Although overall active inventory is down over 20% from one year ago (a good thing), understanding what that actually means is something different.
Thursday, January 8, 2009
20: Companies with gains in sales volume
17: Companies with gains in transaction sides
7.3: Average number of sides per associate
13.8%: Decline in average number of transaction sides
6.1%: Drop in average number of sales associates
2.4%: Drop in average number of offices
10.1%: Decline in average sales volume
Here's an interesting piece of data: while 80% of companies in REALTOR Magazine's Top 100 saw a decline in overall sales volume, these companies only lost 6.1% of their agents. Estimates nationally are that between 35 and 50% of licensed agents will leave the business when their licenses expire, based on current trends.
The takeaway is this: the best agents are with the best companies.
RE/MAX agents are involved in more than 30% of all real estate transactions in the state of Colorado, and agents in my office average more than 13 years of experience.
In tough times, the brand matters. Experience matters. And the REALTOR Magazine Top 100 survey bears this out.
Monday, January 5, 2009
The new rule -- one of many changes to the Real Estate Settlement Procedures Act (RESPA) being phased in by the end of the year -- was set to take effect January 16.
Sunday, January 4, 2009
So how do you find the real thing? Patience, persistence, and a little luck.
Are you thinking it's time to get serious about buying a home in the Denver area? Here’s what you can expect to find as we kick off 2009...
* 30-year fixed rates in the 5's - historic and (I believe) temporary
* Bidding wars over the best deals priced below $250,000 - private party or REO.
* A slower market up to $400,000, increasingly sluggish up to $600,000, and just about totally dead at price points north of that.
* Private-party sellers who continue to be in denial about the impact foreclosures and the stock market crash have had on their values.
* Short sales that look pretty behind the glass, but rarely close.
* REO's that run the spectrum from well priced in good condition to poorly priced in terrible condition.
Obviously, there are a lot of "wrong" choices for buyers on the market today. So how do you find a good property at an attractive price?
Here are a couple of strategies that might help.
Be Willing To Wait - One lender’s current policy on their REOs is to accept no offer below list price for the first ten days of the listing. Regular sellers tend to react the same way. You regularly hear about sellers who get a good offer during the first week of their listing, only to blow it off, and then regret it later.
If you want a discount off the list price, you’ll probably have to wait them out. (This also means you are going to lose some properties, though.) A good rule of thumb is about 1% per week. If you want it for 10% less, wait 8-10 weeks. It takes that long for the sellers to come to their senses. But remember that, even then, it only works if the seller has enough equity to sell and bank-owned listings that sit on the market that long normally have serious issues.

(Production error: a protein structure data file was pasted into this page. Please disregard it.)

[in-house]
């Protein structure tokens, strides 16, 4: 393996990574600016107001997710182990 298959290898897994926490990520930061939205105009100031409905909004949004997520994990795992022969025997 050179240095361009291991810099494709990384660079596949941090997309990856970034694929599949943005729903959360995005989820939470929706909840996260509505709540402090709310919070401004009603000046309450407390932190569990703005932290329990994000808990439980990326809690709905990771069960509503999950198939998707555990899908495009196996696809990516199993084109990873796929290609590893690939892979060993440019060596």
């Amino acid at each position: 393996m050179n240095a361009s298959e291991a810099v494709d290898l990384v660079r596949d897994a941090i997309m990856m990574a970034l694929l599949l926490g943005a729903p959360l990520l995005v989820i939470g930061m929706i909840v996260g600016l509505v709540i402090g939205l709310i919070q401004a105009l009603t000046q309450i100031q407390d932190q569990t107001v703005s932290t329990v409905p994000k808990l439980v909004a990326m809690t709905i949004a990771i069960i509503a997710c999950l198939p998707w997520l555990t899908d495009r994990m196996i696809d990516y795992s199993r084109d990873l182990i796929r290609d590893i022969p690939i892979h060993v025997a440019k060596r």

Look at the Higher-Longers - If you are interested in a private-party resale (which will normally be in better shape than REO inventory), understand that a lot of sellers are tired, frustrated and losing faith. When I take listings, I talk with my sellers about the fact they have "one shot at the parade" - in other words, listings get the most attention in the first 21 days they are on the market. After that, it can be a long, slow slog before an offer comes along.
Negotiate Later - I call this "double negotiation", and it's a common tactic in a buyer's market. Round one is presenting a clean offer and negotiating on price. Round two comes after the inspections, when we negotiate repairs, credits and concessions to keep the deal together. The fact is that, under the Colorado real estate contract, the Inspection Notice allows us to renegotiate based on the condition of the home. Of course, a buyer's emotional attachment to a property goes a long way toward determining whether this is a viable tactic, but it's one I put on the table because I am here to aggressively protect the interests of my buyers.
Last week, I closed on one of the most complicated deals I have negotiated in a long time - and the seller was a bank. We literally obtained thousands of dollars in "11th hour" repairs in unbelievably short time frames.
Whatever you think of conditions as they exist today - overvalued or undervalued - you're going to find out if you are right in 2009.
Is this your moment to catch an incredible deal? If you're an investor, do you like buying into the tightest rental market in a decade? If you're a first time buyer, do you like the idea of a $7,500 tax credit and foreclosures that are priced 20% or more off their 2004 peaks? And no matter where you're coming from, aren't 30-year fixed rates in the 5's ridiculously appealing?